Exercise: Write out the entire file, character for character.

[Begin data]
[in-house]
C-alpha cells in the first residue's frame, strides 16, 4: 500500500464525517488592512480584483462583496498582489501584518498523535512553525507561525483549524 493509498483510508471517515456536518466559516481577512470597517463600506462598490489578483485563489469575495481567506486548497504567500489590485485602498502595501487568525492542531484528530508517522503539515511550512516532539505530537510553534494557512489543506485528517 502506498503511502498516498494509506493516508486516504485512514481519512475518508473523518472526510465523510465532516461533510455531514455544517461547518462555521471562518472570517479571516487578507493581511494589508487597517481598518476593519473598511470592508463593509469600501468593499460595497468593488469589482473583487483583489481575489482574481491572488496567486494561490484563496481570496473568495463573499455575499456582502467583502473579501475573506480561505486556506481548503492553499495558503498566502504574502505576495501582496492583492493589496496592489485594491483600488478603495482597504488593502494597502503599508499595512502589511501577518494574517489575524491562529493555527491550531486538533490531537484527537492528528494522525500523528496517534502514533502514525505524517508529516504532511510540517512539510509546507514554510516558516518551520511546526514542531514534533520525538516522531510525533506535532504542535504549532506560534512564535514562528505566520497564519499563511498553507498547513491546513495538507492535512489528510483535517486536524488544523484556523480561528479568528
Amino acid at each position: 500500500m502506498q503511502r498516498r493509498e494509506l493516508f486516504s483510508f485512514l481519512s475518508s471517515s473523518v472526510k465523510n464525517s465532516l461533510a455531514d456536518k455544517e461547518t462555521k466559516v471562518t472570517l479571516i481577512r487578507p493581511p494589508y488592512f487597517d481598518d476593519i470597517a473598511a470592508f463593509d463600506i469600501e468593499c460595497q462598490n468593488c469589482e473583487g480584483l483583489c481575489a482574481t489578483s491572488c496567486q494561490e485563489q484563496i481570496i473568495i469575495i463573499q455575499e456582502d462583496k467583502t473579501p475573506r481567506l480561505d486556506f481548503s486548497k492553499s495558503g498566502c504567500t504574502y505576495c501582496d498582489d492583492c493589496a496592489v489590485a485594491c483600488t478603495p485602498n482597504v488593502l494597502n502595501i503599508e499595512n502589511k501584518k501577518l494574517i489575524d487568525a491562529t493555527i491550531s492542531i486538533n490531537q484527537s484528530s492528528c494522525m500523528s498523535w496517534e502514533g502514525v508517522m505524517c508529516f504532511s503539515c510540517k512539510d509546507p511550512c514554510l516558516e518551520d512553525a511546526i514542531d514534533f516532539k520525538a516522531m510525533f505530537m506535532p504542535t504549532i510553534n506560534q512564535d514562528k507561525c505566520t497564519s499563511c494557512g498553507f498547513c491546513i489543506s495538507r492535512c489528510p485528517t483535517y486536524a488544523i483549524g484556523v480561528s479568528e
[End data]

[in-house]
C-alpha cells in the first residue's frame, strides 16, 4: 500500500464525517488592512480584483462583496498582489501584518498523535512553525507561525483549524 493509498483510508471517515456536518466559516481577512470597517463600506462598490489578483485563489469575495481567506486548497504567500489590485485602498502595501487568525492542531484528530508517522503539515511550512516532539505530537510553534494557512489543506485528517 502506498503511502498516498494509506493516508486516504485512514481519512475518508473523518472526510465523510465532516461533510455531514455544517461547518462555521471562518472570517479571516487578507493581511494589508487597517481598518476593519473598511470592508463593509469600501468593499460595497468593488469589482473583487483583489481575489482574481491572488496567486494561490484563496481570496473568495463573499455575499456582502467583502473579501475573506480561505486556506481548503492553499495558503498566502504574502505576495501582496492583492493589496496592489485594491483600488478603495482597504488593502494597502503599508499595512502589511501577518494574517489575524491562529493555527491550531486538533490531537484527537492528528494522525500523528496517534502514533502514525505524517508529516504532511510540517512539510509546507514554510516558516518551520511546526514542531514534533520525538516522531510525533506535532504542535504549532506560534512564535514562528505566520497564519499563511498553507498547513491546513495538507492535512489528510483535517486536524488544523484556523480561528479568528
Amino acid at each position: 500500500m502506498q503511502r498516498r493509498e494509506l493516508f486516504s483510508f485512514l481519512s475518508s471517515s473523518v472526510k465523510n464525517s465532516l461533510a455531514d456536518k455544517e461547518t462555521k466559516v471562518t472570517l479571516i481577512r487578507p493581511p494589508y488592512f487597517d481598518d476593519i470597517a473598511a470592508f463593509d463600506i469600501e468593499c460595497q462598490n468593488c469589482e473583487g480584483l483583489c481575489a482574481t489578483s491572488c496567486q494561490e485563489q484563496i481570496i473568495i469575495i463573499q455575499e456582502d462583496k467583502t473579501p475573506r481567506l480561505d486556506f481548503s486548497k492553499s495558503g498566502c504567500t504574502y505576495c501582496d498582489d492583492c493589496a496592489v489590485a485594491c483600488t478603495p485602498n482597504v488593502l494597502n502595501i503599508e499595512n502589511k501584518k501577518l494574517i489575524d487568525a491562529t493555527i491550531s492542531i486538533n490531537q484527537s484528530s492528528c494522525m500523528s498523535w496517534e502514533g502514525v508517522m505524517c508529516f504532511s503539515c510540517k512539510d509546507p511550512c514554510l516558516e518551520d512553525a511546526i514542531d514534533f516532539k520525538a516522531m510525533f505530537m506535532p504542535t504549532i510553534n506560534q512564535d514562528k507561525c505566520t497564519s499563511c494557512g498553507f498547513c491546513i489543506s495538507r492535512c489528510p485528517t483535517y486536524a488544523i483549524g484556523v480561528s479568528e